Airing it out: fumes from lead-free solders are more harmful than those of tin-lead. What precautions are you taking?
So, is switching to lead-free without increasing risk to employees possible? Moreover, can environmentally friendly practices be implemented without bursting already overstretched budgets? The short answer: Yes. Employee risk can be reduced, while retaining a tight grip on finances. Financial gain is even possible. Here's how.
Any soldering process using rosin-based flux generates colophony. This substance contains a range of materials known to be harmful, such as carbon monoxide and acetone. Medical research conducted in the U.S. by the Occupational Health and Safety Administration and others has linked colophony with occupational asthma. (2) This debilitating breathing condition, once developed, is irreversible. These findings are supported by other research around the world.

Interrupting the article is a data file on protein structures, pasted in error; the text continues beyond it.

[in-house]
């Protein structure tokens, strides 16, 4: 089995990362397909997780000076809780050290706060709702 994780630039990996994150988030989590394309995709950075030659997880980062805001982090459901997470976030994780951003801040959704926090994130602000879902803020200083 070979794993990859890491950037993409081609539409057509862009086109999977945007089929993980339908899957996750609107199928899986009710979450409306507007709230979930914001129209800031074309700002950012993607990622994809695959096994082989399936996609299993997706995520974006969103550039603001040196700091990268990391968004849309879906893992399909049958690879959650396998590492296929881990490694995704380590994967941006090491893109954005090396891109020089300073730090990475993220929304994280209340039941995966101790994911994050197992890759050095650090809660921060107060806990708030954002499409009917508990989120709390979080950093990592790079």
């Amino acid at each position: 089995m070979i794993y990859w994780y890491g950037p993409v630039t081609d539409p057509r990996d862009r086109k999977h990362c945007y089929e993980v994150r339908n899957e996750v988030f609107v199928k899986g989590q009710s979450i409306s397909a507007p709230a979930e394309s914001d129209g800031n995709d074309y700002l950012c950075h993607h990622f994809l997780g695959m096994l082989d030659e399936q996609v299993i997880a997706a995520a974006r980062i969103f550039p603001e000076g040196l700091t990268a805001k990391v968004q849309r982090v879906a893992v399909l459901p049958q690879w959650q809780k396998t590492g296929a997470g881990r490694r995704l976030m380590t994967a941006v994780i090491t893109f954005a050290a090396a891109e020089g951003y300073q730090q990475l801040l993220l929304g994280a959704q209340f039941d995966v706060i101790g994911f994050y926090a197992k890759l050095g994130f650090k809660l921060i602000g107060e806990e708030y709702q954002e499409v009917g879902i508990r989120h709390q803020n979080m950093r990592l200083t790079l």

Using non-rosin flux can have even worse effects on health. These fluxes contain many alcohols, acids and other chemicals that OSHA has deemed harmful to workers and a threat to the workplace.
The only safe way to deal with the problem of fumes is to prevent them from being inhaled in the first place by removing contaminated air from the employees' workspace using effective fume extraction.
Harmful fumes are generated when volatile substances such as fluxes, pastes, adhesives and cleaning solvents are heated above room temperature. During lead-free processing soldering temperatures are much higher than for conventional tin-lead, so the effects and potential harm are that much greater.
[FIGURE 1 OMITTED]